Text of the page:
28. A dash of salt in warm milk makes a more relaxing beverage.
29. Before using new glasses, soak them in warm salty water for awhile.
30. A dash of salt enhances the taste of tea. ?
31. Salt improves the taste of cooking apples.
32. Soak your clothes line in salt water to prevent your clothes from freezing to the line; likewise, use salt in your final rinse to prevent the clothes from freezing.
33. Rub any wicker furniture you may have with salt water to prevent yellowing.
34. Freshen sponges by soaking them in salt water.
35. Add raw potatoes to stews and soups that are too salty.
36. Soak enamel pans in salt water overnight and boil salt water in them next day to remove burned-on stains.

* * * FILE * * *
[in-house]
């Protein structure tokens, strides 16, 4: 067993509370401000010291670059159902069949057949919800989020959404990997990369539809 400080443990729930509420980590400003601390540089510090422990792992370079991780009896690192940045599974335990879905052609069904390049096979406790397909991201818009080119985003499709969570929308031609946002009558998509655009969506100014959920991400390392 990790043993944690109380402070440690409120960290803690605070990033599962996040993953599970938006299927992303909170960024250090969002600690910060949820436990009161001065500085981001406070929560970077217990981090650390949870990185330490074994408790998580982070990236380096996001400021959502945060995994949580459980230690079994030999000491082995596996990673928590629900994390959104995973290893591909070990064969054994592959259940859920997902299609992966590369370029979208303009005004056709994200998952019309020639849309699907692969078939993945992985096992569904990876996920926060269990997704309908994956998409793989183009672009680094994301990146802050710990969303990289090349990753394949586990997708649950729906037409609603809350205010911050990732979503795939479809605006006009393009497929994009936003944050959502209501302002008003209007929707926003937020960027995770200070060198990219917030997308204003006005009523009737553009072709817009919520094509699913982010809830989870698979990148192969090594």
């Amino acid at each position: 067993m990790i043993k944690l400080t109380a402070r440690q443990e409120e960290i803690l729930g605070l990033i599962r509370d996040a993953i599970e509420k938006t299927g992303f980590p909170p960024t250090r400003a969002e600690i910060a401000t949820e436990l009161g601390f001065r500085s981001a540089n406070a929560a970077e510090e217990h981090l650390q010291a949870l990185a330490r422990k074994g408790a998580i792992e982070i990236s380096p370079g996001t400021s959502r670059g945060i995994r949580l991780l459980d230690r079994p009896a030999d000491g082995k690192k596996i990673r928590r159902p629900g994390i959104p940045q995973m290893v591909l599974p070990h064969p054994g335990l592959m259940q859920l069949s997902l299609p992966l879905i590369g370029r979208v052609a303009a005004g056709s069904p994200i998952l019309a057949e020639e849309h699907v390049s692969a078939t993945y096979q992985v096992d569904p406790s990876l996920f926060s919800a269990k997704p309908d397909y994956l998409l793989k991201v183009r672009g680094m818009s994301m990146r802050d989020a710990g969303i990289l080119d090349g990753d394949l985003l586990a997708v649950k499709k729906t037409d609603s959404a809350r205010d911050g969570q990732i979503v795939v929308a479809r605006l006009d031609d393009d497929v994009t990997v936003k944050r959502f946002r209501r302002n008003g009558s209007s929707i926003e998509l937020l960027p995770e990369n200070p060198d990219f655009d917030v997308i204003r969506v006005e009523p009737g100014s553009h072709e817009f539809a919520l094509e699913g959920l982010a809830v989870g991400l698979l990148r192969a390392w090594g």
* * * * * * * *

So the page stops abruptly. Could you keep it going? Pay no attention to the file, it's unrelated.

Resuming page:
37. Clean your greens in salt water for easier removal of dirt.
38. Gelatin sets more quickly when a dash of salt is added.
39. Fruits put in mildly salted water after peeling will not discolor.
40. Fabric colors hold fast in salty water wash...
41. Milk stays fresh longer when a little salt is added.
42. Use equal parts of salt and soda for brushing your teeth.
43. Sprinkle salt in your oven before scrubbing clean.
44. Soaked discolored glass in a salt and vinegar solution to remove stains..
45. Clean greasy pans with a paper towel and salt.
46. Salty water boils faster when cooking eggs.
47. Add a pinch of salt to whipping cream to make it whip more quickly.
48. Sprinkle salt in milk-scorched pans to remove odor.
49. A dash of salt improves the taste of coffee...
50. Boil mismatched hose in salty water and they will come out matched.